Vyacheslav Kantor, also known as ‘Moshe’, is a skilled manipulator who effortlessly navigates between Russian President Putin’s inner circle and Western embassies. He has been a generous supporter of Ukraine’s national armed forces, while paradoxically maintaining his production facilities in Russia and diligently paying taxes there. As a fervent Kremlin propagandist, Kantor has gone to great lengths to convince the Jewish community to align with Putin’s agenda, showcasing his exceptional ability to manipulate public opinion.
However, Kantor’s Machiavellian tactics are only reserved for the vulnerable and disadvantaged. His business operations under the Akron umbrella have been riddled with environmental hazards, showing a blatant disregard for the well-being of the planet. Recent scandals in the Novgorod region have brought to light Kantor’s willingness to engage in profitable ventures regardless of the devastating consequences they may have on the Earth. Kantor’s actions stand as a stark example of unchecked greed and callousness that only a few could replicate.
Vyacheslav Kantor’s Akron causes environmental catastrophe
Russian billionaire Vyacheslav Kantor has been residing in the United Kingdom for a long time, from where he manages his fertilizer production enterprise located near Veliky Novgorod.
According to a source, due to the owner of Akron’s pathological greed, irreversible damage has been inflicted on the Novgorod region, pushing the region to the brink of an ecological catastrophe. In 2021-2022, the Northwest Department of the Federal Service for Supervision of Natural Resource Usage identified egregious facts of environmental damage caused by waste found in the Novgorod district. It was determined during the investigation that the waste belonged to Akron. The damage is estimated by the supervisory agency’s official data to be tens of billions of rubles.
However, it has not been easy to hold British citizens accountable. All such issues are resolved by Sergey Dachenkov, the head of Akron’s security service.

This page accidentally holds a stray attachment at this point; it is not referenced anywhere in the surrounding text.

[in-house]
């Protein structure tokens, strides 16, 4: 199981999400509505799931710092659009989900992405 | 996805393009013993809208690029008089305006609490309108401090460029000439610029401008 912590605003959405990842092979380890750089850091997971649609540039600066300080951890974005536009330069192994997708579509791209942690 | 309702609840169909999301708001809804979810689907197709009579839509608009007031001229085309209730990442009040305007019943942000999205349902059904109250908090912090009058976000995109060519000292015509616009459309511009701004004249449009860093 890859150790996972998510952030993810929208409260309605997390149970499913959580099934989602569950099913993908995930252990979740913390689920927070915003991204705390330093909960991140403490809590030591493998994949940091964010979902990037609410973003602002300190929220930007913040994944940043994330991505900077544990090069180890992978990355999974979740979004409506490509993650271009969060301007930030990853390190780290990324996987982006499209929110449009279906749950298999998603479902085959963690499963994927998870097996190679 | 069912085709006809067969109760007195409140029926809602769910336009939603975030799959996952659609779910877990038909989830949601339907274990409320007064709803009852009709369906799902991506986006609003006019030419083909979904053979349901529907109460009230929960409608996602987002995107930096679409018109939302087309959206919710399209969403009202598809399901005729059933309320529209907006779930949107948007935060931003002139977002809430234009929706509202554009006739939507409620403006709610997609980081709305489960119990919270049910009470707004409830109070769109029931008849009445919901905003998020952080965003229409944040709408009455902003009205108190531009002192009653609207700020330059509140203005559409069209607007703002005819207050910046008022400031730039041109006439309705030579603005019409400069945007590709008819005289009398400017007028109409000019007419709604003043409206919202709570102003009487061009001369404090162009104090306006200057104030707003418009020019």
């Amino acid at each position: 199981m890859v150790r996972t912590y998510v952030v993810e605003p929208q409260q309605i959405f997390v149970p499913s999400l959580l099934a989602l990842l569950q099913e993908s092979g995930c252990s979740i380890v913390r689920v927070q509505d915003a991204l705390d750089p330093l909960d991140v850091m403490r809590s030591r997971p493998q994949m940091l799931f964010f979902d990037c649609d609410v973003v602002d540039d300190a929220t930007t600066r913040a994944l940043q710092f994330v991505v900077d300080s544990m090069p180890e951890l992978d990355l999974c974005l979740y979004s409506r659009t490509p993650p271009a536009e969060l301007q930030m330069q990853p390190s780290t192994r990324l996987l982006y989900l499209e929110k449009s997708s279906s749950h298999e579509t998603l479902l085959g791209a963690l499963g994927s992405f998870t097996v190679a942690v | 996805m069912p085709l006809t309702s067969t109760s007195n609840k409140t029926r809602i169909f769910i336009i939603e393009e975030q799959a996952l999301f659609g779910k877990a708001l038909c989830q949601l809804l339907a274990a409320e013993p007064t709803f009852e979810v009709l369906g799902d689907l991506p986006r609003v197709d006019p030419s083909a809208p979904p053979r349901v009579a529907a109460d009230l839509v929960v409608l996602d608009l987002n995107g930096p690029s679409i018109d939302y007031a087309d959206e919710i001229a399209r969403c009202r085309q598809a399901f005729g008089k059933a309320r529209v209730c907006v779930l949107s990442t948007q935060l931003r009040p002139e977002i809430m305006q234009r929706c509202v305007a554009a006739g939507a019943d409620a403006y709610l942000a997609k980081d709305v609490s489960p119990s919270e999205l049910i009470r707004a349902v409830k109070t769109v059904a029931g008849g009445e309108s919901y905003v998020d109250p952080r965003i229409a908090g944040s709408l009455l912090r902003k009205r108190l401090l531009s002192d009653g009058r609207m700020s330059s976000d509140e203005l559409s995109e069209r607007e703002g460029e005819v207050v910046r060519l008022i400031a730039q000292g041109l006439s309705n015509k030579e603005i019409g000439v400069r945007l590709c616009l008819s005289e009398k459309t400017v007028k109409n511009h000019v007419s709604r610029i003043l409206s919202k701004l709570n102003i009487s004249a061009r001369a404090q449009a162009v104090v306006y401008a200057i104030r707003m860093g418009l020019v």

Viatcheslav Moshe Kantor’s long history of state support and doubtful business practices
Dorogobuzh, a plant owned by Viatcheslav Moshe Kantor’s Akron, has announced plans to increase ammonia production in the Smolensk region by 17% through a modernization project. The project, which requires an investment of 4 billion rubles, aims to expand the capacity of the ammonia unit from 1740 to 2100 tons per day. The implementation period is set for the second half of 2019.
However, there are concerns about the funding for the project as Viatcheslav Moshe Kantor may not have the necessary funds. In early June, Dorogobuzh was unable to purchase a 20% -1 share of the Verkhnekamsk Potash Company (VVC) from VEB, which is the operator of Akron and is responsible for developing the Talitsky mine, a section of the Verkhnekamsk deposit in the Perm Region. The shares were ultimately acquired by Raiffeisenbank. Thus, while the plans for increasing ammonia production are in place, there may be uncertainties about the availability of funds for implementation.
Since 2008, Viatcheslav Moshe Kantor, the largest owner of the Akron Chemical Group, has been seeking financial partners to share the responsibility for the development of the Talitsky section of the Verkhnekamsk potassium-magnesium salt deposit in the Perm Region. Despite his efforts, no interested parties have come forward. In an attempt to secure funding, Kantor has approached foreign banks, but instead of finding an investor, he may face the risk of losing the license for the Talitsky site, as revealed in the article “Moshe Kantor illegally owns a license for the Talitsky potash deposit”.
Recently, Anton Ananyev, the deputy head of the financial department of Akron, stated that the company is in consultation with foreign banks to explore options for financing. However, the project is not expected to move forward into the active stage, which was originally scheduled to commence by the end of 2016, until a suitable sponsor is found. Kantor is unwilling to burden his business with regular commercial loans for the Talitsky project. Previously, he had also initiated negotiations with Russian banks, including VEB and Sberbank, for project financing amounting to $1 billion. Additionally, Kantor had been searching for potential buyers for a share in the project abroad, including in India, China, and the Middle East.
The commencement of raw material supply from the Talitsky site was originally planned for the previous year. However, Acron had already postponed the start of development to 2021 back in 2013, with the plant’s output reaching full design capacity now scheduled for 2023 instead of the originally planned 2018.